Hehir covers plenty of ground throughout each installment, although he had originally planned on devoting more time to Jordan's high school years. "Michael wrote to Virginia and UCLA asking to be recruited and never heard back from them," Hehir said. "So, the idea that there's a teenage Michael Jordan sitting down and asking for someone to come watch him play so that maybe he would be lucky enough to play for them, I found that really astounding. But, in that first episode, there was so much business to get out of the way between the '97-98 team, and we had to get Michael drafted and on the Bulls as quickly as possible.
"And you can't tell that story without telling the story of him at UNC. You can't tell the UNC story without telling the story of his shot against Georgetown in 1982, so there's a lot of things that you're positive are going to make it in that don't end up making it in, and that was one storyline that didn't."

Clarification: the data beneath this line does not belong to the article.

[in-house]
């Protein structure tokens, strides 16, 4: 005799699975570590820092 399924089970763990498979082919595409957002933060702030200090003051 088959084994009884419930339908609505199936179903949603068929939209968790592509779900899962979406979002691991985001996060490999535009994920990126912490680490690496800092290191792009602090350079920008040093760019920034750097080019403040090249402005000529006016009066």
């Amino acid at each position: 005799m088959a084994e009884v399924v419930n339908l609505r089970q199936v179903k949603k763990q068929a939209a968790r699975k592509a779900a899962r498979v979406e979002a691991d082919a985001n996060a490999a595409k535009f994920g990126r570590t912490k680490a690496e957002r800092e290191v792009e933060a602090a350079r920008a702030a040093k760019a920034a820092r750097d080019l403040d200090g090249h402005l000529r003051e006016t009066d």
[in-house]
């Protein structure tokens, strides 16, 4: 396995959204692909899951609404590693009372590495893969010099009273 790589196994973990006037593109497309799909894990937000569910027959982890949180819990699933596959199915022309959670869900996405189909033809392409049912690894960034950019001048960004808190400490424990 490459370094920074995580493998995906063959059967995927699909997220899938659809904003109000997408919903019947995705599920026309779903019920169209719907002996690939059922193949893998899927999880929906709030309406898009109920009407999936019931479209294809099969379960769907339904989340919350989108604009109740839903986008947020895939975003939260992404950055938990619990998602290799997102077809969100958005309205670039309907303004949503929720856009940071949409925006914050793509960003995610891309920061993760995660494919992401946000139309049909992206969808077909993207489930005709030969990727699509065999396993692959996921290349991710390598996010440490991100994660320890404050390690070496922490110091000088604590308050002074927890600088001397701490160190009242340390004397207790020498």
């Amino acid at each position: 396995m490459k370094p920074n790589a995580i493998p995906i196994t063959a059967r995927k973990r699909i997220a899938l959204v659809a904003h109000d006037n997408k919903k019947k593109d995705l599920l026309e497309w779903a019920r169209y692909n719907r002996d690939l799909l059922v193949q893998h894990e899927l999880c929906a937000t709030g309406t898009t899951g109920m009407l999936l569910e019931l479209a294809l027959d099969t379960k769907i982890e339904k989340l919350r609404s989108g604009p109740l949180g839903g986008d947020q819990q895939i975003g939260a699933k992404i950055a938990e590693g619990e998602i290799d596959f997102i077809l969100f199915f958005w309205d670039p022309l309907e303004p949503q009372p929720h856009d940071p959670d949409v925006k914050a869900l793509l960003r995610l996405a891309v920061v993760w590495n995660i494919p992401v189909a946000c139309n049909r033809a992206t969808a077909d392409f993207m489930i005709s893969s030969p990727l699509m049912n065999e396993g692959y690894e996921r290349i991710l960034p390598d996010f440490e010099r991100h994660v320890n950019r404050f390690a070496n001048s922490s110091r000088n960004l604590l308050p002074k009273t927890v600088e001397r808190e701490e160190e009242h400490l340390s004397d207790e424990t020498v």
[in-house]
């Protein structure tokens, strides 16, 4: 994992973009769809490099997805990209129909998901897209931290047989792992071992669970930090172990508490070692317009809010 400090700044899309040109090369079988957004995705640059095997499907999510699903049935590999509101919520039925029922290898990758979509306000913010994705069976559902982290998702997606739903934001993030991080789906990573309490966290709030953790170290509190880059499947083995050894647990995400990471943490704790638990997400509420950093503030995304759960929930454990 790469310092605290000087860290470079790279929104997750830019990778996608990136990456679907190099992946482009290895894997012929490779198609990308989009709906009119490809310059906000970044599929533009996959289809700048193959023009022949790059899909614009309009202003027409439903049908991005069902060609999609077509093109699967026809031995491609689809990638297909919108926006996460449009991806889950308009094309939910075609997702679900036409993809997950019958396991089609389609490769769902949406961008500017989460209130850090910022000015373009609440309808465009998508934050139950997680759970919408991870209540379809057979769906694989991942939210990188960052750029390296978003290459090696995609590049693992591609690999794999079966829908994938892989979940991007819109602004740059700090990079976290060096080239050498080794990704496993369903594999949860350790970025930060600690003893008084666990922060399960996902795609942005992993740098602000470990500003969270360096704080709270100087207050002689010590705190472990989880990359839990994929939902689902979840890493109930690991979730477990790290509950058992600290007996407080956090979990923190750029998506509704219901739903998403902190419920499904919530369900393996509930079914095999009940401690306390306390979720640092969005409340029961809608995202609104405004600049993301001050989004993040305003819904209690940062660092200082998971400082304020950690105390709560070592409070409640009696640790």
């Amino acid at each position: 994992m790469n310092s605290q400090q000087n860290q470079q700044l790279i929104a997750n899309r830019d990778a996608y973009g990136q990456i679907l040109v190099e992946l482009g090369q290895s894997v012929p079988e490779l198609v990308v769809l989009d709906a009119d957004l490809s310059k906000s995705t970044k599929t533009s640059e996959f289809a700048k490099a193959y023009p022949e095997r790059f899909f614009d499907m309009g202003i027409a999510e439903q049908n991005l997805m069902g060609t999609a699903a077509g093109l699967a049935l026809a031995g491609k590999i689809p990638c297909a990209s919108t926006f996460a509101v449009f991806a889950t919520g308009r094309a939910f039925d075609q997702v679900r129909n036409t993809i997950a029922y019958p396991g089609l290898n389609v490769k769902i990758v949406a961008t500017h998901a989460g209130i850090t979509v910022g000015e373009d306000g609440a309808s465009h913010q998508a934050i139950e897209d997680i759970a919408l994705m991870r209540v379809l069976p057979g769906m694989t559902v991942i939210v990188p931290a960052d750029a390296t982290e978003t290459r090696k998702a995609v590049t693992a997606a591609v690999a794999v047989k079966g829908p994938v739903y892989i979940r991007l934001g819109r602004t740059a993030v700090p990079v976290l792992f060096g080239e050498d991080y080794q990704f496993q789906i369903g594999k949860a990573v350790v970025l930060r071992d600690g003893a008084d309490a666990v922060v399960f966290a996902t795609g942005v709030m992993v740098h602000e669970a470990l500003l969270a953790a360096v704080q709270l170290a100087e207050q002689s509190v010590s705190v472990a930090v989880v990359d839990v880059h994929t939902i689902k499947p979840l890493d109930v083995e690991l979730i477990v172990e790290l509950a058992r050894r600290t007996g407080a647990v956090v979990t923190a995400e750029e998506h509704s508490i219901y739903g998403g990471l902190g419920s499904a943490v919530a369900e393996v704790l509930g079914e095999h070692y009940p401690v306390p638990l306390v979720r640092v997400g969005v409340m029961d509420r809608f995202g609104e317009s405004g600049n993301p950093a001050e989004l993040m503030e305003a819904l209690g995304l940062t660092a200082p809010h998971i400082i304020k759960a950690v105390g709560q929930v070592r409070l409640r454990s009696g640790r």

When Jordan asks, Hehir found that people answer. The director said he landed every interview he had hoped for, a remarkable list that includes an array of notable names, from two former presidents—Barack Obama and Bill Clinton—to model and actress Carmen Electra (who describes running and hiding in a hotel room when Jordan once came to locate a tardy Rodman).
"I know John Stockton was the last interview, but it wasn't because of any reluctance on his part," Hehir said. "He did express some reservations that he wanted to make sure he wasn't going to be involved in a Michael Jordan puff piece. But once we spoke to him and we explained to him that this was going to be an honest, responsible telling of the Bulls story and the Michael Jordan story, he was great and he cooperated and he was generous with his time. He was our final interview before all of this COVID madness set in."